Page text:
The Benefits of Animal Assisted Therapy in Occupational Therapy Prepared By Stephanie Reid
What is Occupational Therapy? Occupational therapy is a holistic form of therapy that focuses on improving a patient’s abilities to perform every day task that encompass the job of living. As an Occupational Therapy practitioner our focus is to help improve the patient as a whole person including all physical, emotional and social aspects.
What is Animal Assisted Therapy? Animal Assisted Therapy also known as pet therapy or AAT is the therapeutic use of animals to help improve the functioning abilities of the patient.
History of the use of Animal Assisted Therapy in Occupational Therapy. The use of Animal Assisted Therapy can be traced back to the ninth century where disabled individuals learned to care for farm animals as part of their daily living skills. In 1792, The York Retreat, an institution for the mentally ill, also used animals as part of therapy by teaching their patients to care for them.
Animals have long been considered therapeutic companions and have proven beneficial to the mental, physical and social well-being of humans.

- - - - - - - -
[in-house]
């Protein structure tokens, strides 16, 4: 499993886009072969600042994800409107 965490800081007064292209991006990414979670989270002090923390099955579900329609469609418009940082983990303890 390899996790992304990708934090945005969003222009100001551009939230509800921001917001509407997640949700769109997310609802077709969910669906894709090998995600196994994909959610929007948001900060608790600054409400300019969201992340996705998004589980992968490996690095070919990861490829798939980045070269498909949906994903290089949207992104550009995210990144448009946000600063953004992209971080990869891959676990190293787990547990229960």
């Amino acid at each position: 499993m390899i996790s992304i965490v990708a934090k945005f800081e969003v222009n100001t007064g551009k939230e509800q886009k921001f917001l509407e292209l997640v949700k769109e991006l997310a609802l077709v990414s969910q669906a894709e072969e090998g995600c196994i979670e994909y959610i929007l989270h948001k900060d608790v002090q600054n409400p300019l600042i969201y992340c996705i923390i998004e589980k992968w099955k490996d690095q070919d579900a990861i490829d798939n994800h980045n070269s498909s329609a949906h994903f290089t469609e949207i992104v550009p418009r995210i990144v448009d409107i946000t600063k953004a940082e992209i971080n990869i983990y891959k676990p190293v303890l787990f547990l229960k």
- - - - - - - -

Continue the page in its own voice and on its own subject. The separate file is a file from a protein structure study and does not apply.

Physical Benefits of Animal Assisted Therapy Research has shown that therapy combined with the use of animals can help benefit the patient in a number of ways including lowering blood pressure, lowering stress hormone levels and cholesterol levels, improving respiratory patterns, improving oxygen levels, decreasing episodes of pain, and decreasing depression.
Equine therapy also known as Hippotherapy is a specialized Animal Assisted Therapy that utilizes horses to help improve posture and balance which can help with movement disorders and tactile stimulation for those with sensory processing disorders.
Emotional Benefits of Animal Assisted Therapy Some of the emotional benefits of animal assisted therapy include the reduction of stress, fear, grief and loneliness as well as improving confidence and self- image.
Social Benefits of Animal Assisted Therapy Animals can be a useful tool for helping to initiate conversation as well as encouraging communication between patient and therapist.
“Animals are such agreeable friends - they ask no questions, they pass no criticisms.” George Eliot
The love and affection of therapy animals has proven to have a positive effect on patients of all ages and conditions within various settings making them a valuable resource that should be considered for use in the Occupational Therapy practice site.